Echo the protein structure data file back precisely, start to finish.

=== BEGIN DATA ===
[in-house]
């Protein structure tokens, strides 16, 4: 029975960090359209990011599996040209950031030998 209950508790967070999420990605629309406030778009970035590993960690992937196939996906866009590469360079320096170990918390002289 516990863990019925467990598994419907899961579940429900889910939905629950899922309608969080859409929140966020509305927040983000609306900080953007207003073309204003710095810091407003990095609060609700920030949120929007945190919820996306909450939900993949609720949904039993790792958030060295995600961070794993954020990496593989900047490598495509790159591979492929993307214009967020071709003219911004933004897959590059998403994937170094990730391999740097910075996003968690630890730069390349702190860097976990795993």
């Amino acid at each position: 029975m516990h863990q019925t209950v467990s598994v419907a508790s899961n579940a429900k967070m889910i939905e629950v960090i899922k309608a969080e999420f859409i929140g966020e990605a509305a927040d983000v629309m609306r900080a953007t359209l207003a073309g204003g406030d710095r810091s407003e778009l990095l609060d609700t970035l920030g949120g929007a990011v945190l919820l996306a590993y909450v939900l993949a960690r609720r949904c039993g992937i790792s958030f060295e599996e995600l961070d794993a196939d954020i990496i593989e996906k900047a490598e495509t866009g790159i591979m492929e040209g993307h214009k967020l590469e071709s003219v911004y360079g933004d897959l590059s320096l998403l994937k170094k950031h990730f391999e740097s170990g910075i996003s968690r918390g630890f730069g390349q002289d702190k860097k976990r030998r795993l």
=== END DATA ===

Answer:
[in-house]
């Protein structure tokens, strides 16, 4: 029975960090359209990011599996040209950031030998 209950508790967070999420990605629309406030778009970035590993960690992937196939996906866009590469360079320096170990918390002289 516990863990019925467990598994419907899961579940429900889910939905629950899922309608969080859409929140966020509305927040983000609306900080953007207003073309204003710095810091407003990095609060609700920030949120929007945190919820996306909450939900993949609720949904039993790792958030060295995600961070794993954020990496593989900047490598495509790159591979492929993307214009967020071709003219911004933004897959590059998403994937170094990730391999740097910075996003968690630890730069390349702190860097976990795993």
């Amino acid at each position: 029975m516990h863990q019925t209950v467990s598994v419907a508790s899961n579940a429900k967070m889910i939905e629950v960090i899922k309608a969080e999420f859409i929140g966020e990605a509305a927040d983000v629309m609306r900080a953007t359209l207003a073309g204003g406030d710095r810091s407003e778009l990095l609060d609700t970035l920030g949120g929007a990011v945190l919820l996306a590993y909450v939900l993949a960690r609720r949904c039993g992937i790792s958030f060295e599996e995600l961070d794993a196939d954020i990496i593989e996906k900047a490598e495509t866009g790159i591979m492929e040209g993307h214009k967020l590469e071709s003219v911004y360079g933004d897959l590059s320096l998403l994937k170094k950031h990730f391999e740097s170990g910075i996003s968690r918390g630890f730069g390349q002289d702190k860097k976990r030998r795993l």